The American Rock Bands who were influenced by, and followed the British Invasion.
George Harrison once said, “The thing about the Beatles is, they saved the world from boredom.” In early 1964, Life magazine declared: "In 1776 England lost her American colonies. Last week the Beatles took them back."
Recalling the Beatles' sudden popularity, Brian Wilson of the Beach Boys felt that the Beatles had "eclipsed the whole music world". Bob Dylan recalled that, by April 1964, "a definite line was being drawn. This was something that had never happened before ... I knew they were pointing the direction of where music had to go." The Beatles were a band that almost everyone, in the 960s, knew about. The Beatles took England by storm, and America shortly after. The Beatles positively impacted American music, and American Rock bands in particular with their unique style and sound.
Most of the American Rock bands, and artists at this time relied on the artistic ability of paid professionals to write their materiel. But the Beatles decided to do it themselves. They wanted to be able to express themselves, not anyone else. Their fans thrived on the energy of these four men. As well as their song writing, they had a very extensive variety of genres and songs. They had heartbreak songs, songs for troubled teens and loners. The lyrics were relatable, and the music felt like it was targeted at each individual for whatever they needed.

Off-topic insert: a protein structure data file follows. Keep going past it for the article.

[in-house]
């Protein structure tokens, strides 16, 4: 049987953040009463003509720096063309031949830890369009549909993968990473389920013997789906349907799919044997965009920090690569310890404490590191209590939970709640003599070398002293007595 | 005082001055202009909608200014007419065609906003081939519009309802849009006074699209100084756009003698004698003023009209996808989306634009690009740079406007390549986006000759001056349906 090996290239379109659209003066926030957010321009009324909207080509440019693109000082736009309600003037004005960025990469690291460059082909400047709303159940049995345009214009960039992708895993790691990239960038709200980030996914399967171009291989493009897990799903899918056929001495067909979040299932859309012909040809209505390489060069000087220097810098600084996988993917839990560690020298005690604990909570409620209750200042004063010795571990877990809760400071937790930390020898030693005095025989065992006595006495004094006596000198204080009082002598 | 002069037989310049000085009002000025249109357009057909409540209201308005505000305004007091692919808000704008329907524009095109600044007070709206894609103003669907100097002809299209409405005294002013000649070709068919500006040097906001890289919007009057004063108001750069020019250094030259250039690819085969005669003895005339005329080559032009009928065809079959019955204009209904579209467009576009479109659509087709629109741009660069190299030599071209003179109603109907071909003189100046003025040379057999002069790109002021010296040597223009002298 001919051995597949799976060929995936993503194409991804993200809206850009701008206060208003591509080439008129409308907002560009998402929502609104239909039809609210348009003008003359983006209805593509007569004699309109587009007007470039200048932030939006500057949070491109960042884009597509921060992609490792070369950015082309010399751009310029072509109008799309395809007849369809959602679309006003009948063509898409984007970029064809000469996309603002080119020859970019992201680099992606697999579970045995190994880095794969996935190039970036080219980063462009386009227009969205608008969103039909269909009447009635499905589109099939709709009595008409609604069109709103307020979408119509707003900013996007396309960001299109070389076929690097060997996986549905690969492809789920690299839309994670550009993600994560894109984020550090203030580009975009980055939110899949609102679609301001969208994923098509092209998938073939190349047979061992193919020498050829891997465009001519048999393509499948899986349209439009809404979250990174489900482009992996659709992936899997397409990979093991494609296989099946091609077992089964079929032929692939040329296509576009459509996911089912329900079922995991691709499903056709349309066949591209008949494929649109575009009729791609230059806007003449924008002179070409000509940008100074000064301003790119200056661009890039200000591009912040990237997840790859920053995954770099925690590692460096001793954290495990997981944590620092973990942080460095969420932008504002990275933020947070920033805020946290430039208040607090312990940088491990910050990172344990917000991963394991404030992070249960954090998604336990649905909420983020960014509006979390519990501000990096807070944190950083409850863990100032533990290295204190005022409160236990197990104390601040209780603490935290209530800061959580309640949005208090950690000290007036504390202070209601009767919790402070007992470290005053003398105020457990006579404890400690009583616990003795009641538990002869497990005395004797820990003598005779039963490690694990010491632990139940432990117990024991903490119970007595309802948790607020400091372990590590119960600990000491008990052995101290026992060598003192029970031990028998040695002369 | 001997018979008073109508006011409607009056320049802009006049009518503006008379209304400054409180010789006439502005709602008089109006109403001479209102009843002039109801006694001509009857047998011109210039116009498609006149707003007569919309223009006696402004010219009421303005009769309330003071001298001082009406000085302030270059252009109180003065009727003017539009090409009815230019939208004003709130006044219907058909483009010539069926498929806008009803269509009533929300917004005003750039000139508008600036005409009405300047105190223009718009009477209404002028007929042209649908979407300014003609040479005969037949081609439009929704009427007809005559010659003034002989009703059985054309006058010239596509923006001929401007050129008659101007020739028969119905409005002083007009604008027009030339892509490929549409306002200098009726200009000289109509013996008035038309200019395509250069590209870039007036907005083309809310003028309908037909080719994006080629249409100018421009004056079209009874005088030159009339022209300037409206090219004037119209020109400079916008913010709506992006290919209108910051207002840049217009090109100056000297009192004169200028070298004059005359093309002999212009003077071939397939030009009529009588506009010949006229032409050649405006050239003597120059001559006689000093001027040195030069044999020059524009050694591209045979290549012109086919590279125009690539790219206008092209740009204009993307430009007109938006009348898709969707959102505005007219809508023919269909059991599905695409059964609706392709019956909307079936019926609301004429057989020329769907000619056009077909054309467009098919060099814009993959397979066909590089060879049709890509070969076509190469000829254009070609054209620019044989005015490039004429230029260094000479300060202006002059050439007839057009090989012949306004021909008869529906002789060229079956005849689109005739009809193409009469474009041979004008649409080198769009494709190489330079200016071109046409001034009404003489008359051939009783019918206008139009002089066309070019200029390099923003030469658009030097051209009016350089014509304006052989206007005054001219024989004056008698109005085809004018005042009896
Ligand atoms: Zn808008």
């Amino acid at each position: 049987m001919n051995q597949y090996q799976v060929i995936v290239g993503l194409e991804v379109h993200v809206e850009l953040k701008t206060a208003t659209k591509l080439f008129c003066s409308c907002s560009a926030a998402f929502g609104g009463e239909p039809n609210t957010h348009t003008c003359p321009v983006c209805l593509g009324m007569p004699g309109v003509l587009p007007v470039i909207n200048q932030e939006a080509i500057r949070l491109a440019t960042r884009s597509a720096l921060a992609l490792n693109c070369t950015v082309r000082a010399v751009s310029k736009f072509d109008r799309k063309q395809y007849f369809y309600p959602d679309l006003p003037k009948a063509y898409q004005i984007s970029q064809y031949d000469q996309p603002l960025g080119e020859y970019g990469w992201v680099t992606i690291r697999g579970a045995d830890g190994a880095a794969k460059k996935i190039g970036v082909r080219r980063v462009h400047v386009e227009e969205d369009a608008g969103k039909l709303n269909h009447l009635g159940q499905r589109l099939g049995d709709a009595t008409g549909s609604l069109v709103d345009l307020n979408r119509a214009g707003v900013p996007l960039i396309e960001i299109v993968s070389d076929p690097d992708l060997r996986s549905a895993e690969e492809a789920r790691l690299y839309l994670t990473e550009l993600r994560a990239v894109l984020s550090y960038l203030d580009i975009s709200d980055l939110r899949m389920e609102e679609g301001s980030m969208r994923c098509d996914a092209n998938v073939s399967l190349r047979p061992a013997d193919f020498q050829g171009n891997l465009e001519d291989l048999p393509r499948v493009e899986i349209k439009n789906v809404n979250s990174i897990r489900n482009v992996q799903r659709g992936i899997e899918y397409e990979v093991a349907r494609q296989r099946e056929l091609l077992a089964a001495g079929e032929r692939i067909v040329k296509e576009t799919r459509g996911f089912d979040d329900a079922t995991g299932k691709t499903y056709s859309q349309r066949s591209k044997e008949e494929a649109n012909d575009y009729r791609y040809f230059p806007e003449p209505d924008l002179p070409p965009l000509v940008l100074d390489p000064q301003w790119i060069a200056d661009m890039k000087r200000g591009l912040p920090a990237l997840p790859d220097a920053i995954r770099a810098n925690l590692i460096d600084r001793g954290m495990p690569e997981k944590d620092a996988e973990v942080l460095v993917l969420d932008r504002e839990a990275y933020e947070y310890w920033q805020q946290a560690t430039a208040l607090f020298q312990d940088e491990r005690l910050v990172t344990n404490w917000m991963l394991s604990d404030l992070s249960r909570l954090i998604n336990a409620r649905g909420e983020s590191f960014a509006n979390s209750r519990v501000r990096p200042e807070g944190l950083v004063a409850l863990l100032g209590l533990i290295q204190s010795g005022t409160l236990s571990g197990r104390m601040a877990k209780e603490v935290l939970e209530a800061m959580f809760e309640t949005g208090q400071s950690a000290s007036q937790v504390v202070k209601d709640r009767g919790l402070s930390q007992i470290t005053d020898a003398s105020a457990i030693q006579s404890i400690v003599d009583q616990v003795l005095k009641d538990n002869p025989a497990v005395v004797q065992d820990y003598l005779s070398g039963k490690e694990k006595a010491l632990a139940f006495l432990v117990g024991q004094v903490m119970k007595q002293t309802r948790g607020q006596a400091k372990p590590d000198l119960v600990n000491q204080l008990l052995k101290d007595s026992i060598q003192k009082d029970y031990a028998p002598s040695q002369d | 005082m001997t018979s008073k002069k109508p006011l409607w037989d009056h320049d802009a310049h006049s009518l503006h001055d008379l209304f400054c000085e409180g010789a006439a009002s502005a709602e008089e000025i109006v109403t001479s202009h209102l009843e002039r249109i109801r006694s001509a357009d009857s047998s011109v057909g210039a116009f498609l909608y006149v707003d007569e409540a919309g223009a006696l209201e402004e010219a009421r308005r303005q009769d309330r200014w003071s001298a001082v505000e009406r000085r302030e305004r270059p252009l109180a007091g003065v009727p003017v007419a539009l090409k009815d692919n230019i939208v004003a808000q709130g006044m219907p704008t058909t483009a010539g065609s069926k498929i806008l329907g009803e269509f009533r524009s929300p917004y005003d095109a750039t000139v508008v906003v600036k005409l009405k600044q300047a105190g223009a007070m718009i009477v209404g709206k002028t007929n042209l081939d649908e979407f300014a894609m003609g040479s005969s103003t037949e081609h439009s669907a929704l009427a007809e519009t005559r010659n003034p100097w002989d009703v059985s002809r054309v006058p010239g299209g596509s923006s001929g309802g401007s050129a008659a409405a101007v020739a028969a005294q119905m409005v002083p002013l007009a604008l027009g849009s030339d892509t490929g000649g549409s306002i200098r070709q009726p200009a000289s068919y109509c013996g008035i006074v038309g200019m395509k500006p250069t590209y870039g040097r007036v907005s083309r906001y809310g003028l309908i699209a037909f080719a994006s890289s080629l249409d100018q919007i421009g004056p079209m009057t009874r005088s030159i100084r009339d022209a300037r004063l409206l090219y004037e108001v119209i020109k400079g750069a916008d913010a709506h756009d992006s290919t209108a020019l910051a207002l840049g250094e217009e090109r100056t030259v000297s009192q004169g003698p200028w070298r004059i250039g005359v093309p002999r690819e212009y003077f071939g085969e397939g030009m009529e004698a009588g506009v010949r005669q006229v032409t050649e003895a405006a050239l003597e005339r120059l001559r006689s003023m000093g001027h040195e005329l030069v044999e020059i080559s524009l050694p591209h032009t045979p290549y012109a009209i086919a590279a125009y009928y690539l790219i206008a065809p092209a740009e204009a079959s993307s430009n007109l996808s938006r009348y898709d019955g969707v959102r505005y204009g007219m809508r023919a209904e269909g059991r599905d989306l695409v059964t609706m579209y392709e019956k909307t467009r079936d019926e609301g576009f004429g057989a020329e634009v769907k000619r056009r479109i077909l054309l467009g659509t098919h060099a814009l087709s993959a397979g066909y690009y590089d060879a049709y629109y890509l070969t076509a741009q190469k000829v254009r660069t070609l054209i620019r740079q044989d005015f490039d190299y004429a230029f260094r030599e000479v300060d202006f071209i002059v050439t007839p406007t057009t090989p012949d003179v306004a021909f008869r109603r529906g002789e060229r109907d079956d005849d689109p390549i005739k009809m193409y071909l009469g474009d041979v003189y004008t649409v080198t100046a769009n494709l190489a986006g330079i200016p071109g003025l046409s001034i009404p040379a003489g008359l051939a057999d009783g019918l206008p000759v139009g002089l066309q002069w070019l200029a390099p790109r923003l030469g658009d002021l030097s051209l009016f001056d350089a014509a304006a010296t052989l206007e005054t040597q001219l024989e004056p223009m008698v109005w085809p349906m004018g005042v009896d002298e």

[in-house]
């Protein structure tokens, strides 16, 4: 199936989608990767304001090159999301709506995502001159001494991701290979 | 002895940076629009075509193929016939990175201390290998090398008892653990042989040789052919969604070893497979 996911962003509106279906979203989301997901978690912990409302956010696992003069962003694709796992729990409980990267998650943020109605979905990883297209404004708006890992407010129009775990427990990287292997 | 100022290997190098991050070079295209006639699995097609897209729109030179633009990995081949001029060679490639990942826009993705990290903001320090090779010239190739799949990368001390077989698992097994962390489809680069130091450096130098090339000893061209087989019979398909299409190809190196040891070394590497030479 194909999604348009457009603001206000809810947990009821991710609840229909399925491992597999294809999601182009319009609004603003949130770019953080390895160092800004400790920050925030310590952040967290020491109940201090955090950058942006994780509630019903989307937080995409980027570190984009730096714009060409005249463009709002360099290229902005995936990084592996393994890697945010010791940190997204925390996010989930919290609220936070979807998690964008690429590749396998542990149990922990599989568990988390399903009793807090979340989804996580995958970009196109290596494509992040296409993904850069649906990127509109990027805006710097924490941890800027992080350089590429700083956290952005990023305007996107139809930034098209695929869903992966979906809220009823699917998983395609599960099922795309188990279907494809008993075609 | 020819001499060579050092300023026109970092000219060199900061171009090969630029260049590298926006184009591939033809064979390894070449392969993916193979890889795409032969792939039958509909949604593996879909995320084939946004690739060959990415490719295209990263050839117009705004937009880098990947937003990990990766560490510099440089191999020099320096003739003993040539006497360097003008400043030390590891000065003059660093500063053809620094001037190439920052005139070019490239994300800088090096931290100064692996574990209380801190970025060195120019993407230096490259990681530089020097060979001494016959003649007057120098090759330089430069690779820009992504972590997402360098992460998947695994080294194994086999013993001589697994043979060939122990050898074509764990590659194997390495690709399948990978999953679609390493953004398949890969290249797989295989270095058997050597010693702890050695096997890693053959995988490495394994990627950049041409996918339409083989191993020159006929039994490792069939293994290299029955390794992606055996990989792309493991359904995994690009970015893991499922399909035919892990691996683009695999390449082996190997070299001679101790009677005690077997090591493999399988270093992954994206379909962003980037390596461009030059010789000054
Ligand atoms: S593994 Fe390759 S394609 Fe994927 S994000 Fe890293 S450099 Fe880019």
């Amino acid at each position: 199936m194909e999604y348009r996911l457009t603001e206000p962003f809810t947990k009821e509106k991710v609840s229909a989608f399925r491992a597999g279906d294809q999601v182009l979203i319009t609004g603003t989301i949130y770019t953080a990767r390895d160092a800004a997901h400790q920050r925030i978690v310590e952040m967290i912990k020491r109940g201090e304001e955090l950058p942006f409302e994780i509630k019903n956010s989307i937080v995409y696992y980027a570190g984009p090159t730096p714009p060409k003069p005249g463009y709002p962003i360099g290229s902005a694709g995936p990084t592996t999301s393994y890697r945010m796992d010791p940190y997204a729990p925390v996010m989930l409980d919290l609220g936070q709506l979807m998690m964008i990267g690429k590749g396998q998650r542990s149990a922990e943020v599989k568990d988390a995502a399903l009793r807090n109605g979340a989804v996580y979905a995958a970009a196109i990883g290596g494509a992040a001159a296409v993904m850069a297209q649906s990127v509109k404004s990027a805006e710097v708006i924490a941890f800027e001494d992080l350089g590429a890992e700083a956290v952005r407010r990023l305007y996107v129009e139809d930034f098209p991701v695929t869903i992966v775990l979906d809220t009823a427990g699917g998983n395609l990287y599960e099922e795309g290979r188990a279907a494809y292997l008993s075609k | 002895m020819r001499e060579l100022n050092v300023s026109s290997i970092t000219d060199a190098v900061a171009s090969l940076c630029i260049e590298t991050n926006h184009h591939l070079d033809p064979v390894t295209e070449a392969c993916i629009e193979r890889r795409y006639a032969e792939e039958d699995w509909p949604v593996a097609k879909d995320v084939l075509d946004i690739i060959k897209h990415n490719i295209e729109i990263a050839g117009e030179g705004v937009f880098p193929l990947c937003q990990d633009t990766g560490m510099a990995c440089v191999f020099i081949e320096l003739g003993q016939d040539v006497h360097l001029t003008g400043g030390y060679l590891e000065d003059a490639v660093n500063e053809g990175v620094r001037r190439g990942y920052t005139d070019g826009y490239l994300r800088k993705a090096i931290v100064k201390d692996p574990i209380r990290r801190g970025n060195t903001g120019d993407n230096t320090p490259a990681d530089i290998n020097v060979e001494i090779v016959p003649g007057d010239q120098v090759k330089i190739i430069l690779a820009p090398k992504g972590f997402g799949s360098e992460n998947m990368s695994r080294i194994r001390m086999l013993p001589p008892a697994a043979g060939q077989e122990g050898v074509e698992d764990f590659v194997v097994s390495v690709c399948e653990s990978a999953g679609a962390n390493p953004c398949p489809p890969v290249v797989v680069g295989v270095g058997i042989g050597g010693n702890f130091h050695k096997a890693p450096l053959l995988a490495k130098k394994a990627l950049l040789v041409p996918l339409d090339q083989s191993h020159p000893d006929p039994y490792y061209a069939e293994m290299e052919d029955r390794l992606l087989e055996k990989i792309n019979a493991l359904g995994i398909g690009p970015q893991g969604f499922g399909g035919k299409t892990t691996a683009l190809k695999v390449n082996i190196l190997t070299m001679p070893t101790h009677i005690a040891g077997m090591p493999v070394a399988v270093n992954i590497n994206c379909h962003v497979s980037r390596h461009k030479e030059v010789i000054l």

The band often confused parents with their style, and especially their hair. Their hair was long and grown out. The look that they created gave off a cocky or mocking vibe, not the conservative look of the time.
Despite the success the band had seen in the U.K. and Europe, the Beatles were not convinced an American tour was a good idea. They had seen many U. K. artists tour and fail, including Cliff Richard, who toured the U.S. 14th on the bill, supporting Frankie Avalon.
But Brian Epstein formalized a deal for the band to headline at Carnegie Hall, after” I Want To Hold Your Hand” went to No. 42 in its second week. It eventually went to Number 1 shortly after, and the two Carnegie Hall concerts attracted over 6,000 people each.
The Beatles influence on America and American Rock bands and its music is hard to fully establish. Things were changing in America at the time. A feeling of confidence with the Kennedy era. Music until then had been dominated by the very conservative Frankie Avalon, Bobby Vee, Paul Anka and Connie Francis, with the sworn enemy of Rock ‘n’ Roll, Mitch Miller.
Then, here was a loud, long haired group of kids who could really put on a show. The Beatles were the first band, followed by the Rolling Stones, to take the American Southern Black music back to the U.S.A., and not only made it popular, but made people aware of black sensibility and causes.
Although in the short term The Beatles arrival resulted in a drop in sales for the black artists so admired by the Invasion bands, eventually black music became more appreciated, and played more on US radio stations